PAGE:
Today was history day. We visited Thomas Jefferson’s mountain plantation, Monticello in Charlottesville. Pictured is the “Nickel Shot”, as seen on the back of old nickels. I did this tour fifty years ago and it seems different. After the house tour, which seemed about the same, we did the slave tour which I think is much newer. Jefferson throughout his life owned over six hundred people. He may have advocated abolition, but he was also a practicing slaveholder.
Then there was the Sally Hemings, his slave who had a number of his children. DNA testing now confirm that her offspring are part of the Jefferson family. Disclosures like these tend to cast shade on his notable achievements. We ate lunch there too.
Next stop was downtown Charlottesville. They have a pedestrian mall that we toured until thunderstorms chased us back to the car. We headed back towards the hotel and then crashed head-on into a Harry Potter festival. I felt like such a muggle there. We watched a quidditch game and almost had to use a port-a-Potter, while waiting for our table. After dinner it took us three tries to escape from the festival, because of blocked off streets, but we made it.
We attended the second part of Angels in America, Perestroika. The action picks up where the first half ended. It is the 1985. Gorbachev is attempting to reform the USSR through an economic restructuring or perestroika. The aids epidemic is raging, with only one ray of hope on the horizon, a new miracle drug, AZT. While the first half of the play, basically setup the plot and introduced the characters, the focus of this second half is the death of Roy Cohn.
The play’s one historical character is vilified by all and does everything he can to justify that vilification. Using his political connections, he appeals to Nancy Reagan and acquires his own private stash of AZT, hoarding for himself enough medicine to treat eighty aids patients of this very rare and much sought after drug. It is all to no avail though, because while AZT was effective with some patients, it does not staunch the advancement of Cohn’s “liver cancer”.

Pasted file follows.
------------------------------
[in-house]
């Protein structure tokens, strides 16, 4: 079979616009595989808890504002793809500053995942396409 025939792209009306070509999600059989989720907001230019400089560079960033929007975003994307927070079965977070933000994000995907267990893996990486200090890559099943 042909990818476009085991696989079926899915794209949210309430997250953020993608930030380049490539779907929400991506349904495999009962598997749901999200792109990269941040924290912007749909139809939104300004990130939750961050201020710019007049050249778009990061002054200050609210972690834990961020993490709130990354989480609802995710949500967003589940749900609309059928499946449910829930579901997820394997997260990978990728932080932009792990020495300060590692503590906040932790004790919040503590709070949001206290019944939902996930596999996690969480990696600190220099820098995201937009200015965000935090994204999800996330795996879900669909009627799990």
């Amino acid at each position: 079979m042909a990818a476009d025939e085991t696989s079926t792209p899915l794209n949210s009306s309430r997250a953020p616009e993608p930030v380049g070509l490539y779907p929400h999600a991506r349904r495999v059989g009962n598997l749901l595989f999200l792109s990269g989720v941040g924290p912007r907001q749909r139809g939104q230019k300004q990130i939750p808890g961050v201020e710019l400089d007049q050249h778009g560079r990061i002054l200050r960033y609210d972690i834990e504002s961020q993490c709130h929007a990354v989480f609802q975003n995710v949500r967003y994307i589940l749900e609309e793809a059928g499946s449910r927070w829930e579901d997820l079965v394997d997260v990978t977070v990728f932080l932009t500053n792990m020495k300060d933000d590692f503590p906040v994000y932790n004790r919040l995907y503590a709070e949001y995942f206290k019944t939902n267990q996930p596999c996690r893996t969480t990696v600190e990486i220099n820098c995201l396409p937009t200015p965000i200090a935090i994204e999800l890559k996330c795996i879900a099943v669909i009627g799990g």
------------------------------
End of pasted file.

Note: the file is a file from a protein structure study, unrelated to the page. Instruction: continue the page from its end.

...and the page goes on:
Near the end, in combination with the morphine drip that he takes to ease his pain, visitations from the ghost of Ethel Rosenberg become more frequent. Cohn was the Federal prosecutor who secured the convictions of Julius and Ethel Rosenberg and insured their execution, even going so far as judge tampering. One time he asks her to sing him asleep. While reluctant, she eventually complies and sings a Jewish lullaby. Finishing, she becomes concerned that she sang him more than just to sleep, only to be startled when he gleefully gloats, “I finally made Ethel Rosenberg sing!”
During intermission, I spoke to a man whose father was investigated by Roy Cohn. After the Rosenbergs, Cohn joined Senator Joe McCarthy and his un-American activities subcommittee and became his chief deputy. McCarthy’s witch hunt, to turn a phrase, was ruthless in its search for communists, first in government, but then McCarthy turned his fire on the US Army. This led to a confrontation with Joe Walsh, an attorney hired by the Army. After McCarthy launched a particularly brutal attack on a young soldier, Walsh famously asked, “Have you no sense of decency?” The man who I spoke with, his father had been in the Army. He had been serving at Los Alamos, when called before the un-American activities committee. I asked the man what had happened to his father. “Not much, he was transferred to Fort Leonard Wood,” here in Missouri.
That confrontation with Walsh marked the end of both McCarthy and Cohn’s political careers. Cohn returned to NYC and private practice, where for thirty years he hobnobbed with the rich, while doing their dirty work too. One up and coming lad who Cohn helped out and who was later described as what Joe McCarthy and Roy Cohn’s love child would look like, was Donald Trump. It has been an interesting week, what with scandal erupting into impeachment proceedings. In conjunction with this play, I am reminded of the quote, “Those who cannot remember the past are condemned to repeat it.”